In New York the prevailing party in a breach of contract – including insurance cases – receives pre-judgment interest, to ‘be computed from the earliest ascertainable date the cause of action existed.’ The statute, according to one case, ‘grants courts wide discretion in determining a reasonable date from which to award pre-judgment interest.’

Policyholders should invoke statutory and common law entitlement to pre-judgment and post-judgments interest to level the claims paying field.

Damages for bad faith claims behaviour

US courts have awarded lost profits from the breach of the insurance promise. More broadly a breach of the duty of good faith and fair dealing may lead to liability for compensatory damages. The liability for improper failure to settle is not constrained by the policy limits, and an insurance company can face liability far in excess for such a breach.

Furthermore, insurance companies that refuse a settlement offer in bad faith may be held liable in damages to the insured based on the principle that it has pursued its own interests by compromising those of the insured. For such a breach of the implied conditions of good faith and fair dealing, the damages to the insurance company may exceed policy limits.

In such an event, the insurance company’s fiduciary obligation includes, in a typical formulation, ‘a duty to use the same degree of care and diligence as a person of ordinary care and prudence should exercise in the management of his own business’. Therefore, an insurance company must ‘make such decisions in good faith and with due regard’ for the policyholder’s interests. An insurance company has a duty to investigate and evaluate claims and fairly consider reasonable settlement offers.

Some states have statutory rules permitting a policyholder to bring a bad faith action against an insurance company if the insurance company does not attempt, in the words of Florida’s law, ‘in good faith to settle claims when, under all the circumstances, it could and should have done so, had it acted fairly and honestly toward its insured and with due regard for her or his interests[.]’

If an insurance company fails to authorise a favourable settlement within its policy limits, or if further delay causes this settlement opportunity to be lost, it can be held liable for any eventual judgment and other damages, even uninsured losses.

Although an insurance company may challenge the allegation that it has breached a promise, it does face liability for potential damages quite apart from what might be called insurance ‘bad faith’. Policyholders may recover consequential damages in insurance cases involving a breach.

An award of damages for bad faith claims behaviour also can protect the policyholders by enhancing the symmetry of bargaining power between policyholder and insurance company.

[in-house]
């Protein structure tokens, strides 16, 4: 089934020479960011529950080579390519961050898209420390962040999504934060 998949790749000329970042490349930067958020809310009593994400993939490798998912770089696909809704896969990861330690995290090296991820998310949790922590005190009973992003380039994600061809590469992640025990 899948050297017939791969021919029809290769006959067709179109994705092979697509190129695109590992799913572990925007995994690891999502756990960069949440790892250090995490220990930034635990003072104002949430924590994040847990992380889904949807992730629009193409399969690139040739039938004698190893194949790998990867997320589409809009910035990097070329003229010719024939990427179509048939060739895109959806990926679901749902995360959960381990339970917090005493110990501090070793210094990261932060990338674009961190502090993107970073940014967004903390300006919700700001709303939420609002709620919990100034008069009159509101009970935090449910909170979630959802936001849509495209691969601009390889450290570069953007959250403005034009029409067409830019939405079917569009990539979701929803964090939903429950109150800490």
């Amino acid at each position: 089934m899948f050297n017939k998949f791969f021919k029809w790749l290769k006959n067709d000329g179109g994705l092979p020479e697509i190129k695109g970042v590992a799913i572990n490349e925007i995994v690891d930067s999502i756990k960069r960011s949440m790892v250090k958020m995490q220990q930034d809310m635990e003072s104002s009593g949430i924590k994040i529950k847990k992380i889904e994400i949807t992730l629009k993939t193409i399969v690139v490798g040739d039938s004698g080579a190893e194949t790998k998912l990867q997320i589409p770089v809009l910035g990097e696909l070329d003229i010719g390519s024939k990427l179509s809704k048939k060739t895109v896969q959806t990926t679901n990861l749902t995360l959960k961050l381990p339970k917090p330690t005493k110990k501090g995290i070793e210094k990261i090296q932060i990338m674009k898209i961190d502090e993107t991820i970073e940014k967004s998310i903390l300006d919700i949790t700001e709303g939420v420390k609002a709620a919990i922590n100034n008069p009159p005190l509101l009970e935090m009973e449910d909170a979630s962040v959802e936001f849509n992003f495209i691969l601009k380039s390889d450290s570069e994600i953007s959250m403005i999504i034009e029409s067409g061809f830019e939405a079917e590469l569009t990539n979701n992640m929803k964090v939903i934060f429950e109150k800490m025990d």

Punitive or exemplary damages against the insurance company

A number of states in the US permit the recovery of punitive damages against insurance companies for their breach of the duty of good faith and fair dealing. New York, California, Louisiana and New Mexico are among those which permit this.

Even without the ‘punitive’ label, other courts will permit the recovery of tort damages for a breach of the duty of good faith and fair dealing. For example, in Colorado a policyholder may recover damages in tort for breach of the duty of good faith and fair dealing for emotional distress.

The financial realities of insurance coverage and the need for the availability of punitive damages for bad faith claims handling were explained by a standard textbook of the insurance industry as follows:

‘When an insurance company fails to pay claims it owes or engages in other wrongful practices, contractual damages are inadequate. It is hardly a penalty to require an insurer to pay the insured what it owed all along.’

An award of punitive or exemplary damages against the insurance company for the breach of the duty of good faith and fair dealing is another factor in helping policyholders enhance the balance of the relationship with their insurance companies.

Conclusion: the availability of remedies for an insurance company’s bad faith claims behaviour makes the insurance transaction fairer to the policyholder

Insurance policies are a unique product, in that they first require the policyholder to perform, by paying insurance premiums; while the insurance company’s performance – the payment of the claim amount – is delayed until the insurance company decides. When making a claim, the policyholder is forced to rely on the good faith and fiduciary nature of the insurance company in meeting its promise. This disjointed performance of the parties to the insurance policy can lead, particularly in difficult matters, to wrongful and abusive claims practices aimed at protecting the insurance company’s financial self-interest rather than the interests of the policyholder in protecting itself from liability and minimising losses.

The high stakes presented in bad faith insurance litigation can help balance the battle between insurance companies and their policyholders. Introducing the realities of the insurance relationship by showing the exposure to liability for bad faith and related above-policy limits liabilities can act as a counterbalance. Such truths may help avoid the profitable breach of the insurance promise. Leveraging insurance companies’ well-established duty of good faith and fair dealing in the US can help policyholders from around the world level the playing field, protecting their interests and the interests of their US-based operations.